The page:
Wednesday, January 23, 2013

Free and Easy – “Mellow” Music Downloads

     Almost everyone goes through music-related phases.  [If you want to find out who your true friends are, go through a bagpipes-in-rock phase (the best use of bagpipes is the AC/DC song “It’s a Long Way to the Top.”)]
      Well, during a portion of last year, there was a phase of greater appreciation of a more melodic sound and simple vocals.  Junip, a Swedish band, will release an album this spring that would have fit well within that phase.  As a means for gaining exposure, Junip is allowing free downloads of the first single “Line of Fire."  The vocals and the timbre of the guitars are attractive enough, but the song takes off when the strings and Mellotron are introduced in the last portion of the song. 

The download is available at, until the band decides otherwise.

     Another song that fits this blog entry and is free and legal is “Taking Alcatraz” by Field Report.  The song is about the 1969 occupation of Alcatraz by American Indians, but its message applies to courageous stands we see in newscasts today – “And if I die, well at least I have made a choice” and "That a line in the sand don't matter, if you don't care."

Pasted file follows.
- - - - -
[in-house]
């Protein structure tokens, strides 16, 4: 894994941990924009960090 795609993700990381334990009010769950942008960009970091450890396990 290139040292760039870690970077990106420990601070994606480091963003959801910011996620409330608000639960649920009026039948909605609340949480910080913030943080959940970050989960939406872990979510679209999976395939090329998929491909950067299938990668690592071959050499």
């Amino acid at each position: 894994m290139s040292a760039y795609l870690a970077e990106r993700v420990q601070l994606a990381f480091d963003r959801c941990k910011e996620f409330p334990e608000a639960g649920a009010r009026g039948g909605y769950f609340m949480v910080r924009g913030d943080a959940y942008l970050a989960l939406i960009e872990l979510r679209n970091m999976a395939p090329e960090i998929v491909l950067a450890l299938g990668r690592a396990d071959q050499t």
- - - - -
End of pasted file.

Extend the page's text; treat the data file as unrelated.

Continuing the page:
And then there’s the Lord Huron song “Time to Run,” which is still free from the band’s recording studio.  It’s this song that is responsible for our most memorable day of 2012.  The song provided justification for going to a World Series game in San Francisco and afterward driving to see Lord Huron perform the song at The Independent.  The lead singer is originally from Detroit and voiced his unhappiness with the Giants’ victory over his Tigers.  However, his performance was unaffected.  

     Lastly, while it’s NOT being offered for free download, a song that we strongly recommend is “Embers” by Maitland.  This is a project of Josh Hines and Jeff Mach.  “Embers” is on the EP “from a cabin in the woods.”  The simplicity of the song is a plus, since there is no interference with the quality of the vocals.  Don’t make the mistake of judging the song before you hear the final 70 seconds.

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